D3.js Step by Step: Intro

Some background on D3.js and an overview of this series

UPDATE (July 18, 2016): The code and API links in these tutorials have been updated to target D3 v4, which was a complete rewrite. The D3 wiki contains a breakdown of the changes from v3.


This post is part of a series that explores some key concepts in D3.js by building up an example, step by step, from a bare-bones pie chart to an interactive, animated donut chart that loads external data. For the enough-with-the-jibber-jabber-show-me-the-code types out there, here's a breakdown of the steps we'll be covering:

NOTE: Because we're building things up step by step, the source code contains NEW, UPDATED and REMOVED comments to annotate the lines that have been added, altered or deleted relative to the previous step.

D3.js, in case you are unfamiliar with it, is a powerful and flexible JavaScript library that can be used to create interactive data visualizations with HTML, SVG and CSS. D3 stands for Data-Driven Documents and it's behind some of the most innovative and engaging visualizations currently on the web. On d3js.org you can find a wide variety of examples in addition to extensive documentation. I think it's one of the most exciting projects in the JavaScript ecosystem, and its prolific creator, Mike Bostock, deserves our collective thanks and admiration.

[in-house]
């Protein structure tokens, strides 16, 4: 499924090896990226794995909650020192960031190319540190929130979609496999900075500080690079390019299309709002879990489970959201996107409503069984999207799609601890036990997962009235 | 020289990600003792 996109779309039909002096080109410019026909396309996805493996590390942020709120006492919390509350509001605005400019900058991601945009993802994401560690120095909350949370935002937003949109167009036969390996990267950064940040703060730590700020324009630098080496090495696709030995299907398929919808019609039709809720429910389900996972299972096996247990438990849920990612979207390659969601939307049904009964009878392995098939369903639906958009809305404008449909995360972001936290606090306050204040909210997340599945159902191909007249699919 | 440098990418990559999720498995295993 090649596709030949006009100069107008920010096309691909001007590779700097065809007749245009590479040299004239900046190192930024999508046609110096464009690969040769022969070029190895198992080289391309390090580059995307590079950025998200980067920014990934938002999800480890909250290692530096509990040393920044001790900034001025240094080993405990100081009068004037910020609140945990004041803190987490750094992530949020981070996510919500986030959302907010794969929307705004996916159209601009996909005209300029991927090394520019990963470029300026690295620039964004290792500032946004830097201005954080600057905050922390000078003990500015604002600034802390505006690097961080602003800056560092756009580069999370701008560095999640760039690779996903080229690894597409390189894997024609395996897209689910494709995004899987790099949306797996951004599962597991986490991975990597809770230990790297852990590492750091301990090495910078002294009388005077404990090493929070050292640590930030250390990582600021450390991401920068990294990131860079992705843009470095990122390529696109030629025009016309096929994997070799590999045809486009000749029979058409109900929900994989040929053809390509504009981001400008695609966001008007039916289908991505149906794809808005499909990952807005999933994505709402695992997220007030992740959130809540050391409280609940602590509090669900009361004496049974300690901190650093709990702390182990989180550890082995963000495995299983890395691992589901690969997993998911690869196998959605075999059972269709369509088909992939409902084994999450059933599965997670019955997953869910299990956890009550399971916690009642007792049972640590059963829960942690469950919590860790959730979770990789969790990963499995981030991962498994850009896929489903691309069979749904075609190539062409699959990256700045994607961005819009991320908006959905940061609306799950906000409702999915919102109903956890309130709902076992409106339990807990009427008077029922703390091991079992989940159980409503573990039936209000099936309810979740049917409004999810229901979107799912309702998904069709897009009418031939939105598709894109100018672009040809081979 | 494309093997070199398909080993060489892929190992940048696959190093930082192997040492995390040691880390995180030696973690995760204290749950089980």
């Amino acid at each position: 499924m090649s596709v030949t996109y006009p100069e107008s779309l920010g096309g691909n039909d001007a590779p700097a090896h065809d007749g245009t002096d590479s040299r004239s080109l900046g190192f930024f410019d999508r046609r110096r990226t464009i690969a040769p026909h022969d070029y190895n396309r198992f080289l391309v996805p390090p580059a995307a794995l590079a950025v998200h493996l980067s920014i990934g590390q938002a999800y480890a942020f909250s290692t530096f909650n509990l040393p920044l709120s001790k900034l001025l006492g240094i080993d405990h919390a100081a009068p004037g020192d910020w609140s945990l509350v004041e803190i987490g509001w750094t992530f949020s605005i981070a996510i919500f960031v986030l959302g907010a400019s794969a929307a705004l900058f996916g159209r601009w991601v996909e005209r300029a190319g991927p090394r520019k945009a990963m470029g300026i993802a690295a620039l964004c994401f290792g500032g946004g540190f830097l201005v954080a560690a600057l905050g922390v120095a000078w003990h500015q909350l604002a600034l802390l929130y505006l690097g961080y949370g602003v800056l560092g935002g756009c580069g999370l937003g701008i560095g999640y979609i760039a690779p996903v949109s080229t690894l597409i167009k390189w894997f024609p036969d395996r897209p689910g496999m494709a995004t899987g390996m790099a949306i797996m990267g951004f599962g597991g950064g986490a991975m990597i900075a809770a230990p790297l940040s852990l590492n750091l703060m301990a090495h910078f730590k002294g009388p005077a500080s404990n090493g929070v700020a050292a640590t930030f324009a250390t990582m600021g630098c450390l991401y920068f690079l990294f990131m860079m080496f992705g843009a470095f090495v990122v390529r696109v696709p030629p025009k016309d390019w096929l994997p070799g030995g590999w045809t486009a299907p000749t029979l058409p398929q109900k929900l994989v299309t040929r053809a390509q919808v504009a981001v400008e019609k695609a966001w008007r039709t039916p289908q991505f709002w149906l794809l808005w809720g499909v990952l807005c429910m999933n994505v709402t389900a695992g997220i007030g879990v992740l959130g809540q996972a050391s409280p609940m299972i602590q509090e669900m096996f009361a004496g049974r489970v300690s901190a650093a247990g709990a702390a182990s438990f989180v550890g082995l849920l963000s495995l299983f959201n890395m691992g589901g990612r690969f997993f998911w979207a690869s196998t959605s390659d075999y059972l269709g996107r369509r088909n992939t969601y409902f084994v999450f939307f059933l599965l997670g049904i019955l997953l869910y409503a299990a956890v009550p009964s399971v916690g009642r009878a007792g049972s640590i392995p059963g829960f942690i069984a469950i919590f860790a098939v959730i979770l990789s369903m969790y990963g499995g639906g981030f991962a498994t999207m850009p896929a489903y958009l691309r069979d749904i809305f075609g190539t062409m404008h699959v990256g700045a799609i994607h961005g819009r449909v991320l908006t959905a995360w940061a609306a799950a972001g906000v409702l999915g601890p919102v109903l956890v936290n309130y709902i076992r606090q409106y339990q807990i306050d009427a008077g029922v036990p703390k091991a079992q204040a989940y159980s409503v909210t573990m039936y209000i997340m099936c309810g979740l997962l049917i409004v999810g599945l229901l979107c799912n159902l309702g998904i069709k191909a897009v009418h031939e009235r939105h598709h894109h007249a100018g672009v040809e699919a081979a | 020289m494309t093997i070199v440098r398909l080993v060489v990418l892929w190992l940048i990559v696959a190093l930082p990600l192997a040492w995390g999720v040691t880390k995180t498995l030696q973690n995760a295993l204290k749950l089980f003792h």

As great as it is, even experienced JavaScript developers can find D3 daunting at first. It seems like a lot of code is needed to do anything at all and there is so much available in the D3 namespace. That, however, is simply a byproduct of how flexible it is. The key is to keep calm and take it one step at a time. By looking at each small piece on its own and seeing how it fits with the rest of the puzzle, you'll find that patterns start to emerge and that it's not so daunting after all.

We'll start with this bare-bones pie chart:

And by the end we'll have this interactive, animated donut chart that loads data from an external source. Try clicking on the coloured squares in the legend to filter the dataset:

We're going to be covering a lot of ground in these posts, so we'd better get started... onwards to Step 1: A Basic Pie Chart.

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